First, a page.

At first he was too indignant for any relief save walking up and down the esplanade, endeavouring to digest the unfairness towards himself of his brother's silence upon views that would have put their joint residence at Avonmouth on so different a footing; above all, when the Temple family were his own peculiar charge, and when he remembered how unsuspiciously he had answered all questions on the money matters, and told how all was left in the widow's own power. It was the more irritating, as he knew that his displeasure would be ascribed to interested motives, and regarded somewhat as he had seen Hubert's resentment treated when Francis teased his favourite rabbit. Yet not only on principle, but to avoid a quarrel, and to reserve to himself such influence as might best shield Lady Temple from further annoyance, he must school himself to meet his brother with coolness and patience. It was not, however, without strong effort that he was able to perceive that, from the outer point of view, one who, when a mere child, had become the wife of an aged general, might, in her early widowhood, be supposed open to the addresses of a man of higher rank and fewer years, and the more as it was not in her nature to look crushed and pathetic. He, who had known her intimately throughout her married life and in her sorrow, was aware of the quiet force of the love that had grown up with her, so entirely a thread in her being as to crave little expression, and too reverent to be violent even in her grief. The nature, always gentle, had recovered its balance, and the difference in years had no doubt told in the readiness with which her spirits had recovered their cheerfulness, though her heart remained unchanged. Still, retired as her habits were, and becoming as was her whole conduct, Colin began to see that there had been enough of liveliness about her to lead to Lord Keith's mistake, though not to justify his want of delicacy in the precipitation of his suit.

These reflections enabled him at length to encounter his brother with temper, and to find that, after all, it had been more like the declaration of an intended siege than an actual summons to surrender. Lord Keith was a less foolish and more courteous man than might have been gathered from poor Fanny's terrified account; and all he had done was to intimate his intention of recommending himself to her, and the view with which he had placed himself at Avonmouth; nor was he in the slightest degree disconcerted by her vehemence, but rather entertained by it, accepting her faithfulness to her first husband's memory as the best augury of her affection for a second. He did not even own that he had been precipitate.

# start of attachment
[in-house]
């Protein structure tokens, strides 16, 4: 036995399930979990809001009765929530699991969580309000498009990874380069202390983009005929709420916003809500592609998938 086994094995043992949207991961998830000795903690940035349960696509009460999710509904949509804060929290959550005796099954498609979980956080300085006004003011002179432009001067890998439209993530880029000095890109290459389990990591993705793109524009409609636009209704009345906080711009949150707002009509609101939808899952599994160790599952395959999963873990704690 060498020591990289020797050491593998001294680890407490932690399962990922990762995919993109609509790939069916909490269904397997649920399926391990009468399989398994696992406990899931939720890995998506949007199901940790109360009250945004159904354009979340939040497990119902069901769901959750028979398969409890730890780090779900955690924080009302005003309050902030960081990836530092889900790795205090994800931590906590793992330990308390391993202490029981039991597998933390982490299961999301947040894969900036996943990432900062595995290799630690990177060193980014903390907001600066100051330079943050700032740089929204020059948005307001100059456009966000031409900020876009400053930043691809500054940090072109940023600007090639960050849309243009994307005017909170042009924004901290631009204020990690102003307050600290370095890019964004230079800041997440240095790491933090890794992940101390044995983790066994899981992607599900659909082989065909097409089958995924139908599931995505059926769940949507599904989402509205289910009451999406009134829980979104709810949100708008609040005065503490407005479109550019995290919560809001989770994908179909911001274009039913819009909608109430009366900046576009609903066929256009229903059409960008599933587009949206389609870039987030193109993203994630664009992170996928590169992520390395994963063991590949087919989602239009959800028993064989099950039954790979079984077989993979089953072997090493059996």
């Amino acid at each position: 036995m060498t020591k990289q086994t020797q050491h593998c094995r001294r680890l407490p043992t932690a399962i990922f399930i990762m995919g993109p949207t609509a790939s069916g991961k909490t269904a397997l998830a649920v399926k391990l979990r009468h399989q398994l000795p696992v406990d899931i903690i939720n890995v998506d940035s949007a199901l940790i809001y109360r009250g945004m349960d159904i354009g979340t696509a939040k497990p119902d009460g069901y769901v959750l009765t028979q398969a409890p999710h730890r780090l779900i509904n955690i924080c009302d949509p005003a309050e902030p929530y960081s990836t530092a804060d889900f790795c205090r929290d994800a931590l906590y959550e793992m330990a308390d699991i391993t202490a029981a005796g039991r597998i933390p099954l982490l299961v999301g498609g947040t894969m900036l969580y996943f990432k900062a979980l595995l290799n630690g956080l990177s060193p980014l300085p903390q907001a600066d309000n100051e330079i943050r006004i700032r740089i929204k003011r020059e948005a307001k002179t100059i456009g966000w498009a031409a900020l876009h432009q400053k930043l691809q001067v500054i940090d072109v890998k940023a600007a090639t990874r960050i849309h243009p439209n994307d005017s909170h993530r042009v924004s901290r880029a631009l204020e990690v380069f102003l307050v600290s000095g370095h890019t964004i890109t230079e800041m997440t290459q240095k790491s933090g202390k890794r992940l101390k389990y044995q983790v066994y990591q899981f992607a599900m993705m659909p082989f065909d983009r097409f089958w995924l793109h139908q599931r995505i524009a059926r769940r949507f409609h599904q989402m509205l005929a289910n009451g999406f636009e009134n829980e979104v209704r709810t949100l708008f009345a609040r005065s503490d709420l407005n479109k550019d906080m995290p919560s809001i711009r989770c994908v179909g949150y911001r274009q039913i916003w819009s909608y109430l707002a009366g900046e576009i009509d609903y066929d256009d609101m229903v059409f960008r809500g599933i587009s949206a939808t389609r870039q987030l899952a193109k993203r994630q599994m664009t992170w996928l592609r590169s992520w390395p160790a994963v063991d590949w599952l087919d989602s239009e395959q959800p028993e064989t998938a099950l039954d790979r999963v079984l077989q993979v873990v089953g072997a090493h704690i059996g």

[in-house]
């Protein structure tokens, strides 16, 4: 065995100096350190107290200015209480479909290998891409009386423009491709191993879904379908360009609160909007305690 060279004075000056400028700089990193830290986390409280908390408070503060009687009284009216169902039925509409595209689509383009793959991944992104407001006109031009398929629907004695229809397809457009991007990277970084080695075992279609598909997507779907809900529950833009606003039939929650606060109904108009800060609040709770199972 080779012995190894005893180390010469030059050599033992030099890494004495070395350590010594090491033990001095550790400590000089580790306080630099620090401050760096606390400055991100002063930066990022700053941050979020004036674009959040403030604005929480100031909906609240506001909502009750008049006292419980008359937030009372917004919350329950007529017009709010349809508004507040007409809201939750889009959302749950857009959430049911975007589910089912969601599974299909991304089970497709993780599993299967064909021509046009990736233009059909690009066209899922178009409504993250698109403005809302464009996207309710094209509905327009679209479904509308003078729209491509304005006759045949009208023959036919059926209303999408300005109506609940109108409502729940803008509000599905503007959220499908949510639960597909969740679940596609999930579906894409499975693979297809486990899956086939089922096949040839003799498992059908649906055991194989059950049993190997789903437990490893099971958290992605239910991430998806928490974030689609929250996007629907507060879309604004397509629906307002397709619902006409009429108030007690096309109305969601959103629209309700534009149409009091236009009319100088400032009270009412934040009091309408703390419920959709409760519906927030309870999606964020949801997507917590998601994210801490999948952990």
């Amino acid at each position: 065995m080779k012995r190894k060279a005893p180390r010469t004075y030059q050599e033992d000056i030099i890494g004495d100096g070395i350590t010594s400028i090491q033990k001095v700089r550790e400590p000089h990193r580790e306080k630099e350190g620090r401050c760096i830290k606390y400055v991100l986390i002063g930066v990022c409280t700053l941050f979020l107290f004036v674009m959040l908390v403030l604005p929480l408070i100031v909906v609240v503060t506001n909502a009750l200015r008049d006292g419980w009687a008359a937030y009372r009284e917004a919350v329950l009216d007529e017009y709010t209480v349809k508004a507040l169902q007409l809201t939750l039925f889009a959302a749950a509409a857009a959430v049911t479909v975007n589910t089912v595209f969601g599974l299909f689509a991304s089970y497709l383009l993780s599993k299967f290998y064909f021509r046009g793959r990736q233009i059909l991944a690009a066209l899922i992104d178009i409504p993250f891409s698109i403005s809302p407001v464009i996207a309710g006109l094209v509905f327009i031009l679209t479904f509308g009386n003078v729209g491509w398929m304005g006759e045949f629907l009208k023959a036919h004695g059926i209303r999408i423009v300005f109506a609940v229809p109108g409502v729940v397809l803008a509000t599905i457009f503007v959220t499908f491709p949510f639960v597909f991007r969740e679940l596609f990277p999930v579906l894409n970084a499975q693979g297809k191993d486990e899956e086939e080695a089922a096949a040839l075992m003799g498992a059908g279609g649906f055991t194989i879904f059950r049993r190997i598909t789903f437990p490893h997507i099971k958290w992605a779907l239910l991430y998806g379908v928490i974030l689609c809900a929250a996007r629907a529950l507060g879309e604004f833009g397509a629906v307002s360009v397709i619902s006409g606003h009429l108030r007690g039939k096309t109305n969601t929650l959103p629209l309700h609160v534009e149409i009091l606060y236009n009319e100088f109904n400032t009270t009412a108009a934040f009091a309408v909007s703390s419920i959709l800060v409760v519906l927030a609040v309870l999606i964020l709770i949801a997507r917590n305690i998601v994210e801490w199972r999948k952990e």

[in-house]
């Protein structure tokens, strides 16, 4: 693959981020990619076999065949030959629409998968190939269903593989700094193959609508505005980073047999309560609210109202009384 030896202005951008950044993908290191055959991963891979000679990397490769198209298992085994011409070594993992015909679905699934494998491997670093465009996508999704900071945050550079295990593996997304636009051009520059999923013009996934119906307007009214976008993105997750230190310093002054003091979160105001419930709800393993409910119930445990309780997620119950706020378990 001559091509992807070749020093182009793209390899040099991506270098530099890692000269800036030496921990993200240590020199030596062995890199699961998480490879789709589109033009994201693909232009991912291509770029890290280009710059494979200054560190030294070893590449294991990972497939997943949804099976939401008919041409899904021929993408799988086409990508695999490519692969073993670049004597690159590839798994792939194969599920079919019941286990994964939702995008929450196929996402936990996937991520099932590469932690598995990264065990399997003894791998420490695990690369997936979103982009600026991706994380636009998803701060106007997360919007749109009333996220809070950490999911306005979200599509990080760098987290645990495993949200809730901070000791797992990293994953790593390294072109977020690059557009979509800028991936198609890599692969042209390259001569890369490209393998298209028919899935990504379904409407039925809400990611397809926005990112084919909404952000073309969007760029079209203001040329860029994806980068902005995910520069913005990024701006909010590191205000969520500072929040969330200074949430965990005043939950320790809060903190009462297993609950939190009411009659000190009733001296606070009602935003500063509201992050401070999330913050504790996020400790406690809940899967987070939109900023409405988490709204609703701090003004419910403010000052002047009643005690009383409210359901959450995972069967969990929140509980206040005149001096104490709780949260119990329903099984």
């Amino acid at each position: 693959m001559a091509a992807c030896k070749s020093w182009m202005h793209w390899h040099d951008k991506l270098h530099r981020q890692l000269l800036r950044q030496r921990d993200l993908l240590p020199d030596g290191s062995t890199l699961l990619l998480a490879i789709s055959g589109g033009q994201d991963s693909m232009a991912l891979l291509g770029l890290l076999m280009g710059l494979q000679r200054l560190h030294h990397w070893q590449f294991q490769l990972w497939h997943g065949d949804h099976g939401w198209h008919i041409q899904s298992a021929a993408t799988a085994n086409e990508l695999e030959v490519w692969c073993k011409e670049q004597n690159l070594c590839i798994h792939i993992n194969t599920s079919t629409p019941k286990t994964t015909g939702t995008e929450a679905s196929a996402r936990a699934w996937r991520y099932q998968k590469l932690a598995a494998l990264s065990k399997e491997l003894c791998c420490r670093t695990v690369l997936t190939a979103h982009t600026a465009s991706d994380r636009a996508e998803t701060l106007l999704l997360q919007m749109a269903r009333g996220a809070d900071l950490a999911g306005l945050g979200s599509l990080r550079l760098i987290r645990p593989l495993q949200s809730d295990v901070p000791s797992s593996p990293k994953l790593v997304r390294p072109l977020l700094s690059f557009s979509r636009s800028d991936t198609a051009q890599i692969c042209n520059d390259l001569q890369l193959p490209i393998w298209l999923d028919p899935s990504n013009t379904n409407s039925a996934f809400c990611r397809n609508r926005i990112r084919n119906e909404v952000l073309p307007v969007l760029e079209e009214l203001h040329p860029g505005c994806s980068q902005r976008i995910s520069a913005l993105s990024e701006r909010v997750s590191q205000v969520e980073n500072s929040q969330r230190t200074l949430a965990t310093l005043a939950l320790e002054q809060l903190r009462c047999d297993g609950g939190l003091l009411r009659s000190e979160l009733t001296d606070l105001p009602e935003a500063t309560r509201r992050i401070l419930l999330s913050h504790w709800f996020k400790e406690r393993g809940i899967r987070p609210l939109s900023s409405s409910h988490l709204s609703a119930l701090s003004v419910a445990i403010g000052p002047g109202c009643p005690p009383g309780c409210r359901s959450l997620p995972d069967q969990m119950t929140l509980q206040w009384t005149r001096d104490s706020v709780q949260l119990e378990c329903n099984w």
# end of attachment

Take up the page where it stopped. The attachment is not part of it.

"Let her get accustomed to the idea," he said with a shrewd smile. "The very outcry she makes against it will be all in my favour when the turn comes."

"I doubt whether you will find it so."

"All the world does not live on romance like you, man. Look on, and you will see that a pretty young widow like her cannot fail to get into scrapes; have offers made to her, or at least the credit of them. I'd lay you ten pounds that you are said to be engaged to her yourself by this time, and it is no one's fault but your own that you are not. It is in the very nature of things that she will be driven to shelter herself from the persecution, with whoever has bided his time."

"Oh, if you prefer being accepted on such terms—"

He smiled, as if the romance of the exclamation were beneath contempt, and proceeded—"A pretty, gracious, ladylike woman, who has seen enough of the world to know how to take her place, and yet will be content with a quiet home. It is an introduction I thank you for, Colin."

"And pray," said Colin, the more inwardly nettled because he knew that his elder brother enjoyed his annoyance, "what do you think of those seven slight encumbrances?"

"Oh, they are your charge," returned Lord Keith, with a twinkle in his eye. "Besides, most of them are lads, and what with school, sea, and India, they will be easily disposed of."

"Certainly it has been so in our family," said Colin, rather hoarsely, as he thought of the four goodly brothers who had once risen in steps between him and the Master.